Armando Diaz

Armando Diaz, 1st Duke della Vittoria, OSSA, OSML, OMS, OCI (5 December 1861 – 28 February 1928) was an Italian general and a Marshal of Italy. He is mostly known for his role as Chief of Staff of the Regio Esercito during World War I from November 1917. He managed to stop the Austro-Hungarian advance along the Piave River in the First Battle of Monte Grappa. In June 1918, he led the Italian forces to a major victory at the Second Battle of the Piave River. A few months later, he achieved a decisive victory in the Battle of Vittorio Veneto, which ended the war on the Italian Front. He is celebrated as one of the greatest generals of the war.[1]

Armando Diaz
Armando Diaz 01.jpg
Chief of Staff of the Italian Army
In office
9 November 1917 – 13 August 1919
Preceded byLuigi Cadorna
Succeeded byPietro Badoglio
Minister of War
In office
30 October 1922 – 30 April 1924
Prime MinisterBenito Mussolini
Preceded byMarcello Soleri
Succeeded byAntonino Di Giorgio
Personal details
Born(1861-12-05)5 December 1861
Naples, Kingdom of Italy
Died28 February 1928(1928-02-28) (aged 66)
Rome, Kingdom of Italy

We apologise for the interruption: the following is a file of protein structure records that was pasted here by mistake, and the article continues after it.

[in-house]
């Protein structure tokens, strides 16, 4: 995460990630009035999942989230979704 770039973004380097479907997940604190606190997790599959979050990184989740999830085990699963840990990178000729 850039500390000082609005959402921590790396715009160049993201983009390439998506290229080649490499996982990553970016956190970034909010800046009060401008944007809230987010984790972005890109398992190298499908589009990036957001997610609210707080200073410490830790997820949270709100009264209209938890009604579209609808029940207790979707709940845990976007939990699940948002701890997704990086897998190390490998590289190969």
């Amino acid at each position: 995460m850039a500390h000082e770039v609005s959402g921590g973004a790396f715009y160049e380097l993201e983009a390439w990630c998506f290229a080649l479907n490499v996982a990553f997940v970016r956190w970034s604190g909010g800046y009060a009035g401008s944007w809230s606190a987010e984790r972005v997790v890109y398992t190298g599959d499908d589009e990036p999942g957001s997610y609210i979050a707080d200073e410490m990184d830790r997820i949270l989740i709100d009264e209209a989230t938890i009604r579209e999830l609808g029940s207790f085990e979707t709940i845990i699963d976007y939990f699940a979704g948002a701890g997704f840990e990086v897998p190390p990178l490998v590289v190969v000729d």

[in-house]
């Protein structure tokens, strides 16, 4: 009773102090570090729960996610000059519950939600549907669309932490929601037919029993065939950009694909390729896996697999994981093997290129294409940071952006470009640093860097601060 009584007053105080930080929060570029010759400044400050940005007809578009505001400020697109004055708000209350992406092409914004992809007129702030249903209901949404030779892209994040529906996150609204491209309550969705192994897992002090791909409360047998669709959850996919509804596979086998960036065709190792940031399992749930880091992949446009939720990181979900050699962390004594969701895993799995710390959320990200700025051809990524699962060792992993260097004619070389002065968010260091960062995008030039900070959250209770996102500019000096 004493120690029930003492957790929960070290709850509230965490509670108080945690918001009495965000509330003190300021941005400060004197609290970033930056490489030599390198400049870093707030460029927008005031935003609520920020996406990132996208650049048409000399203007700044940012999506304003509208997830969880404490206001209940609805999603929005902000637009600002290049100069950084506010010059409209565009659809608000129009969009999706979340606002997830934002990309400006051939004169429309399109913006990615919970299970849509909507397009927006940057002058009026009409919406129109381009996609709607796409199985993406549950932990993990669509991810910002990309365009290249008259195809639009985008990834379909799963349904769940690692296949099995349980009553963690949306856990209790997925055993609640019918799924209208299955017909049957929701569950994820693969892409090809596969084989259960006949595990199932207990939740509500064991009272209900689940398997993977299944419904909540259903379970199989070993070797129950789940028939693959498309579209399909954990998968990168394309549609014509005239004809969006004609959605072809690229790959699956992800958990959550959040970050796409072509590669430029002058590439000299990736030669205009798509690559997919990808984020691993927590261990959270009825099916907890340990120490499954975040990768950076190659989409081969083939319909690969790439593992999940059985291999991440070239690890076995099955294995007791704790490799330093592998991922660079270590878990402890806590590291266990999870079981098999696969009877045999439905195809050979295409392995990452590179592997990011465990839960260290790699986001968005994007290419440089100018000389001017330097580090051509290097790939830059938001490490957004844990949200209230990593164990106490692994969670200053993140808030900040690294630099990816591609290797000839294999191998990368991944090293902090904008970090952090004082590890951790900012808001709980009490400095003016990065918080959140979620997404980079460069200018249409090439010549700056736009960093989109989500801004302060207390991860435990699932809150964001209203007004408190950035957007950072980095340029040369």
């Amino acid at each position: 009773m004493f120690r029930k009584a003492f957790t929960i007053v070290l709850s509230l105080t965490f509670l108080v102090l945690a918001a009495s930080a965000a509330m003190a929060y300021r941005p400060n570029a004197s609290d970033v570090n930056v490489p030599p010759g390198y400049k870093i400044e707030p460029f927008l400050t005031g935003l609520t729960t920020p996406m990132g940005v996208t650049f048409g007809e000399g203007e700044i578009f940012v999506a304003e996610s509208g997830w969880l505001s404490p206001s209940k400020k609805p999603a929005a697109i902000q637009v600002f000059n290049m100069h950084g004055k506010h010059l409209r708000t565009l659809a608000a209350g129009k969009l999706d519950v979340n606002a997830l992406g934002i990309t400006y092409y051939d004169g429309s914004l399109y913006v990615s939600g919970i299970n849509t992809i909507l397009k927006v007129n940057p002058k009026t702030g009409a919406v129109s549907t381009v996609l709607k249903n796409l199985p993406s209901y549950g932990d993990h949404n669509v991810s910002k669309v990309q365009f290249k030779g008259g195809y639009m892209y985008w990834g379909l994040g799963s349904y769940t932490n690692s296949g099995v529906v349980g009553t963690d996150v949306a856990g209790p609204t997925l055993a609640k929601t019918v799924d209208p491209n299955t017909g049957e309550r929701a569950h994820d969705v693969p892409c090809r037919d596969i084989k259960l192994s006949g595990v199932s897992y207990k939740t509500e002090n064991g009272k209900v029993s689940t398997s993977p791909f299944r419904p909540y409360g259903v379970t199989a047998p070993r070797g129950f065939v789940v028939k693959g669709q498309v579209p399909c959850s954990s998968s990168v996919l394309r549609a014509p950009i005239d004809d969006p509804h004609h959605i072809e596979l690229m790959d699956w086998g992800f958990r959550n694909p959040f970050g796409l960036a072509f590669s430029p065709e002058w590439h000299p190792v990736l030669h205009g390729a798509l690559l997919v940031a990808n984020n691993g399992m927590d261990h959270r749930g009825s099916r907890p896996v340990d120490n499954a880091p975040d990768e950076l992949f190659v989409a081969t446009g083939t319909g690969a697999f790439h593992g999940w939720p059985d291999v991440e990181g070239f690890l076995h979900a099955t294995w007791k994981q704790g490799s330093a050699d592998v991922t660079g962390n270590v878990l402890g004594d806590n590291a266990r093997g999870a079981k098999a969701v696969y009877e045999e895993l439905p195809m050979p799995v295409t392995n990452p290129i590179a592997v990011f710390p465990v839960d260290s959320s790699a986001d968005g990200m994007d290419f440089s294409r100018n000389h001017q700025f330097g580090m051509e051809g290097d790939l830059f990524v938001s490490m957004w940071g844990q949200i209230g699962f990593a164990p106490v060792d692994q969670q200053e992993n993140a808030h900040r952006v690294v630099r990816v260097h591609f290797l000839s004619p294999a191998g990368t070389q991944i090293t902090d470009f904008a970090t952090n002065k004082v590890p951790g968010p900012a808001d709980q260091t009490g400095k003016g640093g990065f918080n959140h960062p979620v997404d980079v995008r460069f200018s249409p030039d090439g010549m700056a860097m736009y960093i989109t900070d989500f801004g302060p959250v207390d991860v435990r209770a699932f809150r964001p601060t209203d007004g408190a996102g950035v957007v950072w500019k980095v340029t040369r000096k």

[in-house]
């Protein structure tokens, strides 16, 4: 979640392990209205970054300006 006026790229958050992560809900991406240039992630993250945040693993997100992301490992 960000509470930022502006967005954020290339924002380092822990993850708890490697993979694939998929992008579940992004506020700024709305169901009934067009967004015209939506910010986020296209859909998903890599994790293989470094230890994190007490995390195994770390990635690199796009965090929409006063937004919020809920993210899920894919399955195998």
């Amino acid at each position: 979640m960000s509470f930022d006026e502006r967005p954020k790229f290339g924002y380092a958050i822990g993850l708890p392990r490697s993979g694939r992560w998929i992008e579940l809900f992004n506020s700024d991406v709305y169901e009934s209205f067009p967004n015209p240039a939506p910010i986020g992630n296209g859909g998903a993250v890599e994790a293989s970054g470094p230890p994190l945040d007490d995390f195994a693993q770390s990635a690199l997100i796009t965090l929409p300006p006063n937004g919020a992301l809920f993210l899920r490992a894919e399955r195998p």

Sarah De Rosa-Mirabelli
(m. 1895; died 1928)
ProfessionMilitary officer
Awardssee below
Military service
Allegiance Kingdom of Italy
Branch/service Royal Italian Army
Years of service1884–1924
RankMarshal of Italy
Unit49th Division of XXIII Corps
Battles/warsItalo-Turkish War

World War I

Early lifeEdit

Born in Naples to a family of Italian and some distant Spanish heritage (most likely dating back to the years of the Crown of Aragon), he was the son of Lodovico, a navy officer, and Irene Cecconi,[2] the daughter of a minor noble. Diaz began his military career as a cadet at the Military College of Naples. He subsequently moved on to the Military College of Turin, where he graduated as an artillery officer in 1884. Personally, Diaz was described by a contemporary journalist who saw him at 56 as "medium build, of dark complexion, with black hair turning gray and a slight cast in the eye.... His character as a soldier was that of an inflexible disciplinarian who applied to himself the same rules as he enforced on others. In the daily routine of military life, evenly poised, and in the face of danger, characteristically calm".[3]